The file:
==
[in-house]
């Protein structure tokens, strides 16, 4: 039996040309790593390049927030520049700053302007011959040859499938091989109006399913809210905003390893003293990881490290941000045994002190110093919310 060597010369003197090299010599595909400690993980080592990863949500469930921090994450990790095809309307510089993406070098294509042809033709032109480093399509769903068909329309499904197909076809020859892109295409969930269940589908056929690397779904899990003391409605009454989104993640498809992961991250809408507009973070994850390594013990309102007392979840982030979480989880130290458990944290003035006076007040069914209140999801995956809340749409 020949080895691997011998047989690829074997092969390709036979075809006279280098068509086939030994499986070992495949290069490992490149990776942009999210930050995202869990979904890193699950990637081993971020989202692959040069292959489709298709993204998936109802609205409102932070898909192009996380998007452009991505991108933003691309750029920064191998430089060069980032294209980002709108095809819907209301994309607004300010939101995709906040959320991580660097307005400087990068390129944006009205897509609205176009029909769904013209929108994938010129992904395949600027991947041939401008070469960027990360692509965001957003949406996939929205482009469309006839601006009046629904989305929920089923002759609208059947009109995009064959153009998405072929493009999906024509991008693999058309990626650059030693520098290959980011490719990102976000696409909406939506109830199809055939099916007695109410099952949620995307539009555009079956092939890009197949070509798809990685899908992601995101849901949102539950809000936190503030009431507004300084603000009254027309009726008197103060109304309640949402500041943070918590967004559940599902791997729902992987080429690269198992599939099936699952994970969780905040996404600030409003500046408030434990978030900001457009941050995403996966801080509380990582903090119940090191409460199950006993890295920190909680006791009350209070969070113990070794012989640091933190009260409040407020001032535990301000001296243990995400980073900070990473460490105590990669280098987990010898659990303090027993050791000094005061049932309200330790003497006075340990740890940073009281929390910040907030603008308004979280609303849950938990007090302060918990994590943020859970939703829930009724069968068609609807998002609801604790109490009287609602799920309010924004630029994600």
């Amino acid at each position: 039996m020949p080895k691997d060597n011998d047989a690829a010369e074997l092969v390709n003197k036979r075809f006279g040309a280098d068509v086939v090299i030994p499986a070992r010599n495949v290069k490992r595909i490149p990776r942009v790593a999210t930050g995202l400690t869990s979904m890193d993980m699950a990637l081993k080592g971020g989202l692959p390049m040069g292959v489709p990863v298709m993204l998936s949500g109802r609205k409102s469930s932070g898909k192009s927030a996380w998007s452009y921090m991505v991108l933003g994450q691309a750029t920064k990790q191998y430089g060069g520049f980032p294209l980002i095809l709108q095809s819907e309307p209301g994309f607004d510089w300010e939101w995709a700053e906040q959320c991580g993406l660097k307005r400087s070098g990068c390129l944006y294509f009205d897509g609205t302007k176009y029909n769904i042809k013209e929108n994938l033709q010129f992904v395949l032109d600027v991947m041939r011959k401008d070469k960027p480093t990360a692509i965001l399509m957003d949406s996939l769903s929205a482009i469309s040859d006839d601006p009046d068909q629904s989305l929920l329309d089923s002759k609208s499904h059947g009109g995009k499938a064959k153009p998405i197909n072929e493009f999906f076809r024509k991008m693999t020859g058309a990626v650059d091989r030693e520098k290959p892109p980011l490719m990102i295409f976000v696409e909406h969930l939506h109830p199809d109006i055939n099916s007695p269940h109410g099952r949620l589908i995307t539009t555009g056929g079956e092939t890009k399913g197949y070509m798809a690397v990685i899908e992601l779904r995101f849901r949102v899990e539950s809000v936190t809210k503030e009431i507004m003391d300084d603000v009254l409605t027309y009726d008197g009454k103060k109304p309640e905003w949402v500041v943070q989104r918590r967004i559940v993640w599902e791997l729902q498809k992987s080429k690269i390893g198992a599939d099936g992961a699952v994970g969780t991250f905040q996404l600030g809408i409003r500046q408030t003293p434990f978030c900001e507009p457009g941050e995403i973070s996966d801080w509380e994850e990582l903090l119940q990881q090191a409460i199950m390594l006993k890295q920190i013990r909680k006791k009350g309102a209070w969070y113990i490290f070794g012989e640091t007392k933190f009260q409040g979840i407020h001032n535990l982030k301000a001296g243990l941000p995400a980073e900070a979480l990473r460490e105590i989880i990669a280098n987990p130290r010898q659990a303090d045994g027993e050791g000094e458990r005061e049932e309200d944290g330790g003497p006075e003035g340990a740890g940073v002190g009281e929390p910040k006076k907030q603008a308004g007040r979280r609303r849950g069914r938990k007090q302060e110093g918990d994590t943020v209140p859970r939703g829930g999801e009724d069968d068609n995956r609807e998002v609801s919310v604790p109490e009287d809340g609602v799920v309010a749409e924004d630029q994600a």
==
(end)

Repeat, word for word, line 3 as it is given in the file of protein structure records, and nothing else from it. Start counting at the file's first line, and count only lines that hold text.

């Amino acid at each position: 039996m020949p080895k691997d060597n011998d047989a690829a010369e074997l092969v390709n003197k036979r075809f006279g040309a280098d068509v086939v090299i030994p499986a070992r010599n495949v290069k490992r595909i490149p990776r942009v790593a999210t930050g995202l400690t869990s979904m890193d993980m699950a990637l081993k080592g971020g989202l692959p390049m040069g292959v489709p990863v298709m993204l998936s949500g109802r609205k409102s469930s932070g898909k192009s927030a996380w998007s452009y921090m991505v991108l933003g994450q691309a750029t920064k990790q191998y430089g060069g520049f980032p294209l980002i095809l709108q095809s819907e309307p209301g994309f607004d510089w300010e939101w995709a700053e906040q959320c991580g993406l660097k307005r400087s070098g990068c390129l944006y294509f009205d897509g609205t302007k176009y029909n769904i042809k013209e929108n994938l033709q010129f992904v395949l032109d600027v991947m041939r011959k401008d070469k960027p480093t990360a692509i965001l399509m957003d949406s996939l769903s929205a482009i469309s040859d006839d601006p009046d068909q629904s989305l929920l329309d089923s002759k609208s499904h059947g009109g995009k499938a064959k153009p998405i197909n072929e493009f999906f076809r024509k991008m693999t020859g058309a990626v650059d091989r030693e520098k290959p892109p980011l490719m990102i295409f976000v696409e909406h969930l939506h109830p199809d109006i055939n099916s007695p269940h109410g099952r949620l589908i995307t539009t555009g056929g079956e092939t890009k399913g197949y070509m798809a690397v990685i899908e992601l779904r995101f849901r949102v899990e539950s809000v936190t809210k503030e009431i507004m003391d300084d603000v009254l409605t027309y009726d008197g009454k103060k109304p309640e905003w949402v500041v943070q989104r918590r967004i559940v993640w599902e791997l729902q498809k992987s080429k690269i390893g198992a599939d099936g992961a699952v994970g969780t991250f905040q996404l600030g809408i409003r500046q408030t003293p434990f978030c900001e507009p457009g941050e995403i973070s996966d801080w509380e994850e990582l903090l119940q990881q090191a409460i199950m390594l006993k890295q920190i013990r909680k006791k009350g309102a209070w969070y113990i490290f070794g012989e640091t007392k933190f009260q409040g979840i407020h001032n535990l982030k301000a001296g243990l941000p995400a980073e900070a979480l990473r460490e105590i989880i990669a280098n987990p130290r010898q659990a303090d045994g027993e050791g000094e458990r005061e049932e309200d944290g330790g003497p006075e003035g340990a740890g940073v002190g009281e929390p910040k006076k907030q603008a308004g007040r979280r609303r849950g069914r938990k007090q302060e110093g918990d994590t943020v209140p859970r939703g829930g999801e009724d069968d068609n995956r609807e998002v609801s919310v604790p109490e009287d809340g609602v799920v309010a749409e924004d630029q994600a």